I spent the better part of a seven hour drive today thinking about how I would talk about the events of Charlottesville to my own children. One is a rising sophomore where I teach and she’s bright and perceptive and has a great sense of self.
It took about ten minutes to finish that mental conversation with her. Why? I know her. She knows me and she knows she can ask me anything. Plus, she knows how I feel.
My other child has a developmental delay. Children with Down Syndrome sometimes process events differently. But ironically, he seems to instinctively know the concept of love, tolerance, and inclusion better than anyone I know. In fact, he teaches me daily.
He also has a unique understanding of seeking to be understood and advocating for oneself. Because he still is trying to develop his oral communication skills, he resorts to a variety of ways to communicate with me and his family his needs. There is sign language, tone, facial expressions, actions, lack of action, pointing, rise and fall of voice, and sometimes physical contact.
All of that involves the use of language in a variety of forms.
I primarily teach a rhetoric and argumentation class. If school actually convened tomorrow, there would be no way that class could carry on without touching on what occurred this past weekend.
I begin each first class of the week with what I term “The Items of the Week.” It is a list of topics that made headlines, political cartoons, printed ads, and possible video clips that highlight what happened the past week in the world.
“Charlottesville” would be the first item. It may be the only item.
AP English Language and Composition invites students to consider the world around them, especially the part of the world that is not within the close confines of their own environments. It is a course that examines how people use language to convey a message for a purpose considering audience, style, tone, and strategies.
And what I mean by language is many times beyond the verbal.
So, we as a class look at why the items of the week made news and how those events could be interpreted by a variety of audiences. Political cartoons are visual arguments as are ads and we talk about intent and appeals.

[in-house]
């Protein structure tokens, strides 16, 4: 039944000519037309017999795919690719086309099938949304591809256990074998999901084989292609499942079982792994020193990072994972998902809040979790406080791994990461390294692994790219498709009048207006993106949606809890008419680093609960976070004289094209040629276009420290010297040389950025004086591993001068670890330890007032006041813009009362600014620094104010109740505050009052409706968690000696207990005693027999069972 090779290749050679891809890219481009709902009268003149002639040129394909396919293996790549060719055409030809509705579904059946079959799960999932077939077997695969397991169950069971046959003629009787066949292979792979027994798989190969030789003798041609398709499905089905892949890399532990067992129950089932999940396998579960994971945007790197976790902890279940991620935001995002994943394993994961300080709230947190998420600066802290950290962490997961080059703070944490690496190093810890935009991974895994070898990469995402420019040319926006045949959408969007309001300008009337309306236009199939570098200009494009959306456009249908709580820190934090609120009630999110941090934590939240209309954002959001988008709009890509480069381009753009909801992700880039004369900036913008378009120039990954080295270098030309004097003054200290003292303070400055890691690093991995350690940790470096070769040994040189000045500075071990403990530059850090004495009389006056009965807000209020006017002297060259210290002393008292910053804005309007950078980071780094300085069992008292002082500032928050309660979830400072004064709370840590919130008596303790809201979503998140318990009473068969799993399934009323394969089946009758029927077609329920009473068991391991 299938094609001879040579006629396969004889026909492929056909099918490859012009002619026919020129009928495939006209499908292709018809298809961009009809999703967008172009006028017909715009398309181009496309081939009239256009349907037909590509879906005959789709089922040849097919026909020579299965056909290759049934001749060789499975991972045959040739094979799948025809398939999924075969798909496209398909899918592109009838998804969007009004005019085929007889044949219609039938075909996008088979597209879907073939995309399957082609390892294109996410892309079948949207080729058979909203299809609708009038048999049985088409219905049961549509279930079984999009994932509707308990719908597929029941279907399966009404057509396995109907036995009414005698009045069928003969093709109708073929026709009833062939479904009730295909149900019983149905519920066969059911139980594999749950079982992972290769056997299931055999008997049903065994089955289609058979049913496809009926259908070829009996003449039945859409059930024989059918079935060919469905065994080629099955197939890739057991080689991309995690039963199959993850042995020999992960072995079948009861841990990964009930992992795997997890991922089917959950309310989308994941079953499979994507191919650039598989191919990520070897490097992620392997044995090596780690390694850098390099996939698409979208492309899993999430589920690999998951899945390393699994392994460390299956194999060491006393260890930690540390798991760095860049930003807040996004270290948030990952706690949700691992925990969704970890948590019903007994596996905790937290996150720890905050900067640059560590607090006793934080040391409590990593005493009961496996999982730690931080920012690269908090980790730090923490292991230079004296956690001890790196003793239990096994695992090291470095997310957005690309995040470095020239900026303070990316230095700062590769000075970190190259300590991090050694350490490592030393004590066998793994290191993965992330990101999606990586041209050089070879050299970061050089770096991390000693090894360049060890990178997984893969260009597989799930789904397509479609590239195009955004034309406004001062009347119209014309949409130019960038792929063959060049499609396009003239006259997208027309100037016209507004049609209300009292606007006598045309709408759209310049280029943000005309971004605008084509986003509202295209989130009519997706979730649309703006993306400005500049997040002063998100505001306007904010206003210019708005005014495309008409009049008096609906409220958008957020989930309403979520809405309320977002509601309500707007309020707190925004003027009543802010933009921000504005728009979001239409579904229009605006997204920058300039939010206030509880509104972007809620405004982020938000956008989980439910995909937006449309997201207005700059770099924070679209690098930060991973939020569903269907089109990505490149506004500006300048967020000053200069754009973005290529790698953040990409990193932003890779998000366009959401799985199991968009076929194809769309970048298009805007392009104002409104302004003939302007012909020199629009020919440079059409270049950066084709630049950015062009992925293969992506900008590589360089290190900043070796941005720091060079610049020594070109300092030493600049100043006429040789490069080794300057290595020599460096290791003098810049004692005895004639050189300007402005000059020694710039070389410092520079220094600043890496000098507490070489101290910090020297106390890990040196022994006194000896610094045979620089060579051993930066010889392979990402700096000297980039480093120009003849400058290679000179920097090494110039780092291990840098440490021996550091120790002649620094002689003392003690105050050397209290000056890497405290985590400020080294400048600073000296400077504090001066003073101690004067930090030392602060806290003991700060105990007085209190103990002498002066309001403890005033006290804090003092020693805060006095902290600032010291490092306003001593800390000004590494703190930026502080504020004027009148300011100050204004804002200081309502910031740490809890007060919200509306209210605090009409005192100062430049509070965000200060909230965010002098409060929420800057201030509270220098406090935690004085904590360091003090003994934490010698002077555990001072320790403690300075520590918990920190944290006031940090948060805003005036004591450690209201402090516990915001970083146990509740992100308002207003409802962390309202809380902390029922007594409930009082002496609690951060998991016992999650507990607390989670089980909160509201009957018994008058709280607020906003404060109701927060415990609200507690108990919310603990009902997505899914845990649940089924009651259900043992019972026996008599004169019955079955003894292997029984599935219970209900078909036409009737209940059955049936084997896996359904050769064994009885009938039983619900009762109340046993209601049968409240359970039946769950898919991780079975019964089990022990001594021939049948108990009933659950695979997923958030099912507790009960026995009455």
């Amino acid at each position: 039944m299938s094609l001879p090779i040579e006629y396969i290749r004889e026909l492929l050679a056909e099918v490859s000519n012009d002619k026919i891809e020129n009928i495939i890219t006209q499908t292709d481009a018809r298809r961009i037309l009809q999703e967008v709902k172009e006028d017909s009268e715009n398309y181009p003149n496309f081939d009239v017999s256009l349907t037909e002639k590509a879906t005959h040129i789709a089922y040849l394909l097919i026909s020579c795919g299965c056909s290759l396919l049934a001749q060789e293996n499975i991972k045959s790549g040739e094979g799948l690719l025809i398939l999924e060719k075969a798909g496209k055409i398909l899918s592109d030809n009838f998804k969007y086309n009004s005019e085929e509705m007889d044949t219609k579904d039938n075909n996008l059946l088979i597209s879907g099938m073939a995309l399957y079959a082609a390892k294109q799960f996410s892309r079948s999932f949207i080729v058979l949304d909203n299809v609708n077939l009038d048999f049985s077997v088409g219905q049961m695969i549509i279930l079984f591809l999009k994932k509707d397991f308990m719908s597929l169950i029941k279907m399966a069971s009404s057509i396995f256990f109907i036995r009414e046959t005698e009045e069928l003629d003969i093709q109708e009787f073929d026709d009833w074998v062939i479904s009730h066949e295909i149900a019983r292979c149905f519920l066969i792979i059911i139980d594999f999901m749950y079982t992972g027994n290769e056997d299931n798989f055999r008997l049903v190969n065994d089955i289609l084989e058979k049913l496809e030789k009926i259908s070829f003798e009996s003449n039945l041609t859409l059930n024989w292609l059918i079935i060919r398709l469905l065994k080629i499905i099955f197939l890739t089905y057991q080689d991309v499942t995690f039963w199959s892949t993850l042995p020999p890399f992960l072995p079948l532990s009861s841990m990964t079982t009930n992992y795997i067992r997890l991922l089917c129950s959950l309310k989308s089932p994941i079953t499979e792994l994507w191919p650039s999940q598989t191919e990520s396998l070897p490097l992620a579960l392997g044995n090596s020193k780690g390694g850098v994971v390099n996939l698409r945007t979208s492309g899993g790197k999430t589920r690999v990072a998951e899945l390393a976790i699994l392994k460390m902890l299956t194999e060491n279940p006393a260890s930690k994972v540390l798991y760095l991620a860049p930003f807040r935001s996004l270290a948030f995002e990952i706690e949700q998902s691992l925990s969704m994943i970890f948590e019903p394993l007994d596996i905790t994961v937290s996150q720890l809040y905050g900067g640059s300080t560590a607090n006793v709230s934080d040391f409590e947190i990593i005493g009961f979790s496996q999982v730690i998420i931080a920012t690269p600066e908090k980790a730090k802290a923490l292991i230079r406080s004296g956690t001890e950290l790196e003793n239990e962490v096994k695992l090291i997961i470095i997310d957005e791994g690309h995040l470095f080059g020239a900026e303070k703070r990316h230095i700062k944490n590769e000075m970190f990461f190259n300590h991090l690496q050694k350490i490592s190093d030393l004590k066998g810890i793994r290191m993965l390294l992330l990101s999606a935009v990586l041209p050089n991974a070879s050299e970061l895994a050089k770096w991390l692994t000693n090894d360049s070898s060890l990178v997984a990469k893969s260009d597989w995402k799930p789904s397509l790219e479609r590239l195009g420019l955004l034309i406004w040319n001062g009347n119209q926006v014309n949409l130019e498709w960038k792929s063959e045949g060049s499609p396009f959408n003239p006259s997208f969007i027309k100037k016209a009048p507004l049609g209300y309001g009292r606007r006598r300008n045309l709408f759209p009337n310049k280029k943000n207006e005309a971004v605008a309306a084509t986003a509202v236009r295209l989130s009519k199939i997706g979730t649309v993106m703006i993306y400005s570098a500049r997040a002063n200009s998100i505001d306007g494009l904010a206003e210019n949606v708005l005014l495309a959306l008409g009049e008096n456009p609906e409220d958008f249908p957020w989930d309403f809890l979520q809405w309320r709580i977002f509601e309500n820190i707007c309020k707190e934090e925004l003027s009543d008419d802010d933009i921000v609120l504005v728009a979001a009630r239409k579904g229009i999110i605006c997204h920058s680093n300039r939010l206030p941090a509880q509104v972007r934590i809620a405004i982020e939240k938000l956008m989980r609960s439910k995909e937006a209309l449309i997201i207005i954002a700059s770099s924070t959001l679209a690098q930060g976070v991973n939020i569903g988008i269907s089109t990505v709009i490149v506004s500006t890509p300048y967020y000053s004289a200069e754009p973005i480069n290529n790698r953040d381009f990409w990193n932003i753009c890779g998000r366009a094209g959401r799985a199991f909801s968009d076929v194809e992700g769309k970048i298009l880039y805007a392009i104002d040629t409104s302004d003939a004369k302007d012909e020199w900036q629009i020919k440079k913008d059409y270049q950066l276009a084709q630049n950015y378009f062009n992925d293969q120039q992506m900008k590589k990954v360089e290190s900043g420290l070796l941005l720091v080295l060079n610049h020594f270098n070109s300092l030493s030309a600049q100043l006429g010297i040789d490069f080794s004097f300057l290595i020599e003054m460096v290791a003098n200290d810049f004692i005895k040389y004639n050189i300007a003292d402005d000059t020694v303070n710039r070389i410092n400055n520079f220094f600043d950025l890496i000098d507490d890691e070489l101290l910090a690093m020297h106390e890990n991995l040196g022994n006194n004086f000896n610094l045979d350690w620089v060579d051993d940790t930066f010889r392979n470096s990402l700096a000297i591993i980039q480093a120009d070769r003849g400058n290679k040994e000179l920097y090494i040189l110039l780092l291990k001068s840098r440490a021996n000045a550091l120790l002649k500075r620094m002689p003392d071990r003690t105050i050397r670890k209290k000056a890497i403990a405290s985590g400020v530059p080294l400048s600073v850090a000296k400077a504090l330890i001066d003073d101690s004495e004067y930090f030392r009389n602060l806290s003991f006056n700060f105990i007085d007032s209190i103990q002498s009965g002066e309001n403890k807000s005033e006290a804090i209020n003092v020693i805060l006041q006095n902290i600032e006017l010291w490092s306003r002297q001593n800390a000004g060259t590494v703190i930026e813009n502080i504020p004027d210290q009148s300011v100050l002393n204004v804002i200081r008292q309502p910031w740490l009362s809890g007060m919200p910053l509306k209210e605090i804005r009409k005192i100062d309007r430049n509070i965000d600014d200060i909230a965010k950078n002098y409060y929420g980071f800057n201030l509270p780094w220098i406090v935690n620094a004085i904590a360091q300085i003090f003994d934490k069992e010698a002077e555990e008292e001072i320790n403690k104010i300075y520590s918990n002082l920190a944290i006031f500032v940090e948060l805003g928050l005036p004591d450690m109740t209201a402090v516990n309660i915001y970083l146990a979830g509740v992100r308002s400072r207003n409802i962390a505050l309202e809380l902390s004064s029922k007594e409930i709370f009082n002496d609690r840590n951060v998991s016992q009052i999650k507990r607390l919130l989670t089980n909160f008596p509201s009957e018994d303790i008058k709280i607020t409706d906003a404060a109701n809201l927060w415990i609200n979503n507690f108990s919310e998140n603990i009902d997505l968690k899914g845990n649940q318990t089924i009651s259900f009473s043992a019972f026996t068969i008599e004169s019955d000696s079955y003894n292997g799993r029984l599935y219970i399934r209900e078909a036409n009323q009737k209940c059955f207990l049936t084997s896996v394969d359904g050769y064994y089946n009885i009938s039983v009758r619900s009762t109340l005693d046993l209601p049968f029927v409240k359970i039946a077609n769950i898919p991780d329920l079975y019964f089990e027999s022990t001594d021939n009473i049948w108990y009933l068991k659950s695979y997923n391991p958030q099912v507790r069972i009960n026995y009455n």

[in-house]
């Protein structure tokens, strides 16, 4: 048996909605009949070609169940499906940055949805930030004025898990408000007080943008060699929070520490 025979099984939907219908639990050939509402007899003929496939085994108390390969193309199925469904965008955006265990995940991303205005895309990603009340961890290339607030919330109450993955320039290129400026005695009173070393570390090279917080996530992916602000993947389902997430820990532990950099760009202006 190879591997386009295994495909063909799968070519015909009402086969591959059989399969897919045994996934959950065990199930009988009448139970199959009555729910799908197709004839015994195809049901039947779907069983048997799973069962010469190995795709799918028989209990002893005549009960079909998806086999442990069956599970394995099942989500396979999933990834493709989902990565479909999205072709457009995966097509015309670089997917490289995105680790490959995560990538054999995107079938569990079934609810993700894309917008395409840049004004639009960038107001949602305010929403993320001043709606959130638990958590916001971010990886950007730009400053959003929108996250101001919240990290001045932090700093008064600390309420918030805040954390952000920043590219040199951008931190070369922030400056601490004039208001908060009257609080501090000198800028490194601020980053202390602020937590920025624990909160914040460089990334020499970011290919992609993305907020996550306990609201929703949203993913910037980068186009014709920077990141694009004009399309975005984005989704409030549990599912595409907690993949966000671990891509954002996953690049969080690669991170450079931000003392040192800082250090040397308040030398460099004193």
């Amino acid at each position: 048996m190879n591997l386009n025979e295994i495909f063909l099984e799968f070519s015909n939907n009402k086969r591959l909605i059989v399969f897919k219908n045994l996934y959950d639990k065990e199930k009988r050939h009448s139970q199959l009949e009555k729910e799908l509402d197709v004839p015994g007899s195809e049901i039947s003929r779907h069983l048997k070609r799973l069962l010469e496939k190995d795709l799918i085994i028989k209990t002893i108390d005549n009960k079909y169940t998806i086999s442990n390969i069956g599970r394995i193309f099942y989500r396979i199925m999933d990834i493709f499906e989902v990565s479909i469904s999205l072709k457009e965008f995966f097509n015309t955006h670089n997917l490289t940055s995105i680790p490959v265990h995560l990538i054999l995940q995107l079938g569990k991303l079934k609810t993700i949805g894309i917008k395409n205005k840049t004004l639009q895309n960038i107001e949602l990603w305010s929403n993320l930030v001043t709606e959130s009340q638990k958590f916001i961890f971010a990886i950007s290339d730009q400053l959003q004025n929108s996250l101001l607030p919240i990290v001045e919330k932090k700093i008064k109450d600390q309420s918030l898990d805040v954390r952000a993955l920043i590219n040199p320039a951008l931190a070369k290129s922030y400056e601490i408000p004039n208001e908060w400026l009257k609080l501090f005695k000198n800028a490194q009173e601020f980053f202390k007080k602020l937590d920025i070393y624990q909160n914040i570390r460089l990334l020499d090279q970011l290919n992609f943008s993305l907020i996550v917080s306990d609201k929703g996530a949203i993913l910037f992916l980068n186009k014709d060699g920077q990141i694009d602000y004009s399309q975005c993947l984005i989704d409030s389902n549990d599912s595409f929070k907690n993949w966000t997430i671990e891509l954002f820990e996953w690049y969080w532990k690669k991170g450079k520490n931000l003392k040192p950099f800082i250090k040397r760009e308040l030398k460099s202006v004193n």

But in this case, it would seem as if one event (or series of events that occurred in one locale) would dominate the “Items of the Week.”
And I would let it. For the whole class if needed.
It is not my job to tell students what politics they should have or how they should feel about certain things. But it is my job to allow them to voice their concerns and discuss openly anything that may be pertinent to their learning. And in my class, this certainly qualifies. It is also my job to expose them to how language can be used to achieve a purpose. Again, this qualifies.
When I became a public school teacher, I took an oath to teach whomever came into my class regardless of race, creed, gender, religion, etc. and maintain as best I could an atmosphere of safety and tolerance. If someone posed a threat to that, then actions had to be taken. The idea of community is sacred in my classroom.
When I became a parent, I took an oath to teach my children the best I could between right and wrong and how to treat others and to be part of a community.
And as a teacher and parent, I have a responsbility to stand up for people and to stand against hate.
That’s why “Charlottesville” would be the first and only item on the list for tomorrow’s hypothetical class.
Maybe, I would show them the variety of statements made by people in power concerning the events from this past Saturday and make a list of the charged and weighty words they used like “white-supremacists” and “bigotry.”
Maybe, I would show them news accounts from different news outlets and let them see how the same events could be interpreted and presented in a variety of ways. What CNN posted and what Fox&Friends talked about his morning were almost polar opposites.
Maybe, I would show them interviews of eyewitnesses.
Maybe, I would let them read commentary or op-eds from a variety of sources.
Maybe, I would remind them that they had all read books that dealt with hatred like Night by Elie Wiesel.
Maybe I would show them tweets and Facebook postings.
Maybe, I would show them a list of people who had not issued statements concerning the events who normally make comments about almost all events. Our current president comes to mind. Amazing how loudly silence speaks.
But I would not field any comments or invite discussion until I had the class do one thing.
On a piece of paper that I would not take up or force them to read in front of the class (unless they wanted to), I would ask them to define the word “HATRED” – its connotations, denotations, and actions associated with it.
Then we would start class.